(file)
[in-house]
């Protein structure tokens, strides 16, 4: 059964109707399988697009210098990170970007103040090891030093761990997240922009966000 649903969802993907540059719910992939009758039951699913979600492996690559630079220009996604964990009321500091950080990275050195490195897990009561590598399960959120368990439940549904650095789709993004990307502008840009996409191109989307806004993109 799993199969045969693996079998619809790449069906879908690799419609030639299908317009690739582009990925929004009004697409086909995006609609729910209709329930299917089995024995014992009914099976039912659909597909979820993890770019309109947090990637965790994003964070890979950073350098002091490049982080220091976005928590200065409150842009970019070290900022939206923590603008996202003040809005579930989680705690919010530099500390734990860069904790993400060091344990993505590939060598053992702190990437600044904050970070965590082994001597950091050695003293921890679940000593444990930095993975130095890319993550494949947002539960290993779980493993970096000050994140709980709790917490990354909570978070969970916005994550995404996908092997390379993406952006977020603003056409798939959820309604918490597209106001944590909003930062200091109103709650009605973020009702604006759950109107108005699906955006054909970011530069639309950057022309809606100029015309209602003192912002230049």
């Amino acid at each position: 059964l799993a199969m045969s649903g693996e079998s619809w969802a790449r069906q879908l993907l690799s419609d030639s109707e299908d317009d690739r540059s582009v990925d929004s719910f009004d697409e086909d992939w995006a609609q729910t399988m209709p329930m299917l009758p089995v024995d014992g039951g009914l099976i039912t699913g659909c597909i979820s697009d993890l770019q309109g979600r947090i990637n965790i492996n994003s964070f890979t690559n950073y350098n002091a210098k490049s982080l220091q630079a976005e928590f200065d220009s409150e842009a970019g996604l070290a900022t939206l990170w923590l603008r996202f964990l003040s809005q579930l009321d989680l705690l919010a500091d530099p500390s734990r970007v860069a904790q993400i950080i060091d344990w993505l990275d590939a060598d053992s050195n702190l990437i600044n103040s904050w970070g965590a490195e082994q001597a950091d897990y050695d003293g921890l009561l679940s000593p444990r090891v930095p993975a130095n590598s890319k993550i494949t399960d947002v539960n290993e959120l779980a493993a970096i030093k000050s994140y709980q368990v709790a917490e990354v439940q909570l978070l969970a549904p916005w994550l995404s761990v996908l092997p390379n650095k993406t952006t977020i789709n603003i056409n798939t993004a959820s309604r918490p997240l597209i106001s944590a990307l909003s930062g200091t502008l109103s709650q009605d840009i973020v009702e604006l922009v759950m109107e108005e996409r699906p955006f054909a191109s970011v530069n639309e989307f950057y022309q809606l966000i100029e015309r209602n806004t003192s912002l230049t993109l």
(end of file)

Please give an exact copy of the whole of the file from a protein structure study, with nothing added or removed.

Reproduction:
[in-house]
């Protein structure tokens, strides 16, 4: 059964109707399988697009210098990170970007103040090891030093761990997240922009966000 649903969802993907540059719910992939009758039951699913979600492996690559630079220009996604964990009321500091950080990275050195490195897990009561590598399960959120368990439940549904650095789709993004990307502008840009996409191109989307806004993109 799993199969045969693996079998619809790449069906879908690799419609030639299908317009690739582009990925929004009004697409086909995006609609729910209709329930299917089995024995014992009914099976039912659909597909979820993890770019309109947090990637965790994003964070890979950073350098002091490049982080220091976005928590200065409150842009970019070290900022939206923590603008996202003040809005579930989680705690919010530099500390734990860069904790993400060091344990993505590939060598053992702190990437600044904050970070965590082994001597950091050695003293921890679940000593444990930095993975130095890319993550494949947002539960290993779980493993970096000050994140709980709790917490990354909570978070969970916005994550995404996908092997390379993406952006977020603003056409798939959820309604918490597209106001944590909003930062200091109103709650009605973020009702604006759950109107108005699906955006054909970011530069639309950057022309809606100029015309209602003192912002230049």
């Amino acid at each position: 059964l799993a199969m045969s649903g693996e079998s619809w969802a790449r069906q879908l993907l690799s419609d030639s109707e299908d317009d690739r540059s582009v990925d929004s719910f009004d697409e086909d992939w995006a609609q729910t399988m209709p329930m299917l009758p089995v024995d014992g039951g009914l099976i039912t699913g659909c597909i979820s697009d993890l770019q309109g979600r947090i990637n965790i492996n994003s964070f890979t690559n950073y350098n002091a210098k490049s982080l220091q630079a976005e928590f200065d220009s409150e842009a970019g996604l070290a900022t939206l990170w923590l603008r996202f964990l003040s809005q579930l009321d989680l705690l919010a500091d530099p500390s734990r970007v860069a904790q993400i950080i060091d344990w993505l990275d590939a060598d053992s050195n702190l990437i600044n103040s904050w970070g965590a490195e082994q001597a950091d897990y050695d003293g921890l009561l679940s000593p444990r090891v930095p993975a130095n590598s890319k993550i494949t399960d947002v539960n290993e959120l779980a493993a970096i030093k000050s994140y709980q368990v709790a917490e990354v439940q909570l978070l969970a549904p916005w994550l995404s761990v996908l092997p390379n650095k993406t952006t977020i789709n603003i056409n798939t993004a959820s309604r918490p997240l597209i106001s944590a990307l909003s930062g200091t502008l109103s709650q009605d840009i973020v009702e604006l922009v759950m109107e108005e996409r699906p955006f054909a191109s970011v530069n639309e989307f950057y022309q809606l966000i100029e015309r209602n806004t003192s912002l230049t993109l």